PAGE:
The Shadow Man
With an awesome list of stirring Westerns novels, F. M. Parker has won acclaim as a master story teller. In The Shadow Man, he has achieved a new high of bringing alive the high drama and true-grit realities of the Western past.
The time is 1846 with the United States and Mexico poised for war over the American Southwest. The place is New Mexico, where Jacob Tamarron has come after years as a legendary mountain man. Jacob is weary of mountain loneliness and brutal struggle for survival against Indians and fur thieves and comes to Santa Fe and hoping to find a woman and have a family. He finds the new life he is looking for in Petra, the proud and fiery Mexican woman. He woes and marries her. Then with savage suddenness, his new life is ripped apart by two of the most vicious men ever to ravage the West. James Kirker, a professional Indian killer out to make a fortune in blood money, and Simon Caverhill, a Texas senator, who with a handpicked killing crew and a master forger, is carving out an empire from the land of butchered New Mexico ranchers.
Thus begins a searing saga of search and vengeance as Jacob turns hunter again, this time hunting the men who destroyed all that he had created. With High Walking, a Comanche warrior whose woman and his children have been slaughtered, he uncovers a trail of murder and terror that leads him to his enemies’ stronghold. With cold savage fury that matches the power and cunning of their enemies, these two unlikely comrades fight to the death to take their revenge against the great odds against him.
With extraordinary heroes, and with a cast of characters that encompasses the rich mix of men and women - black and white, Indian, Mexican, and American, law-abiding and lawless – who peopled the frontier, The Shadow Man offers a harsh yet heart-stirring vision of the American past. It combines authenticity with non-stop action and suspense into a thrilling reading experience.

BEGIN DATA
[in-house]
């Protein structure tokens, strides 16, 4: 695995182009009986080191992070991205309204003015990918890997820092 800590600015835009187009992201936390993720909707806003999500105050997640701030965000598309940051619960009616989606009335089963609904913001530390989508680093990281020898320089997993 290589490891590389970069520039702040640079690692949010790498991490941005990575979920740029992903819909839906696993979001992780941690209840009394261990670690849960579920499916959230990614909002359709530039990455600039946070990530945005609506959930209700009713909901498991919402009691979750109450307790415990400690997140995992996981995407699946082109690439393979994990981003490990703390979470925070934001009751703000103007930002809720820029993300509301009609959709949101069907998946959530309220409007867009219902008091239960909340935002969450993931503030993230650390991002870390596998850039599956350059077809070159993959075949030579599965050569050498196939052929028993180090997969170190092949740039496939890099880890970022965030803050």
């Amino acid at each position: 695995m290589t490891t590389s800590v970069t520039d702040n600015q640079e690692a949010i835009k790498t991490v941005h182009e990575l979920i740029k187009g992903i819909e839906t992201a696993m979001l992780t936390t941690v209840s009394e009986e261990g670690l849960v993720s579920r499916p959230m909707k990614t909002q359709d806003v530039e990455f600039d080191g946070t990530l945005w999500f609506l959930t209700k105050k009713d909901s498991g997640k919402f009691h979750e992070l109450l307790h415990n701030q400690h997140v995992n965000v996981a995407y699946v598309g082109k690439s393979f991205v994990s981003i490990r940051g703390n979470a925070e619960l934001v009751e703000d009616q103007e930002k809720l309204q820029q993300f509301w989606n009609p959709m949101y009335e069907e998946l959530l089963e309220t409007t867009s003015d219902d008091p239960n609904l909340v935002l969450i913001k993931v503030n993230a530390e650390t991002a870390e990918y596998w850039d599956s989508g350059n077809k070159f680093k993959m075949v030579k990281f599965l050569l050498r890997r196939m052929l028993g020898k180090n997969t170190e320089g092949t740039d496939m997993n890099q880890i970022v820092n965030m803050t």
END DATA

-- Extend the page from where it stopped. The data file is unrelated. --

From – The Shadow Man In astonishment, Jacob watched the trapper block the Mexican woman’s course along the public street. He listened to the argument for a moment, not believing what he was witnessing.
“What in the hell is wrong with that fellow?” Jacob asked Tim.
“This is Unger’s first winter in the mountains. He and his partner were hit by Cheyenne. His partner stopped some arrows. But Unger killed two braves with his knife, and now he thinks he’s a real bear of a man.”
“Why hasn’t somebody taught him some manners?”
“‘Cause he’s strong as an ox and not smart enough to be afraid of anything.”
Jacob heard the man’s insulting words—”You ugly bitch”—and saw the woman’s eyes flare black flame. Her hand jumped to her knife. God! Jacob liked her bravery. A sudden thrill ran through him at just watching her. He shoved aside two trappers and strode forward past Unger.
The woman hastily backed up a step at Jacob’s swift advance. She half drew her stiletto.
Jacob stopped beside her and pivoted to face Unger.
“Let the lady pass, Unger. But first apologize to her.” Jacob’s voice was like rocks breaking.
“Apologize, hell! And to a woman so ugly, I’d have to put my hat over her face to get close enough to make love to her.” Unger threw back his head and laughed.
“Do it now, Unger, or I’ll make you one sorry bastard,” warned Jacob.
“Why, you gray-bearded old fart, I’ll cut you into ribbons.” Unger’s face lost its mirth, and his eyes flattened and glinted cruelly. He slid his knife from its sheath.
Unger heard the sharp, amazed voices of the trappers at his rear. He didn’t understand their concern. He would cut the old man just enough to show him who was cock of the walk.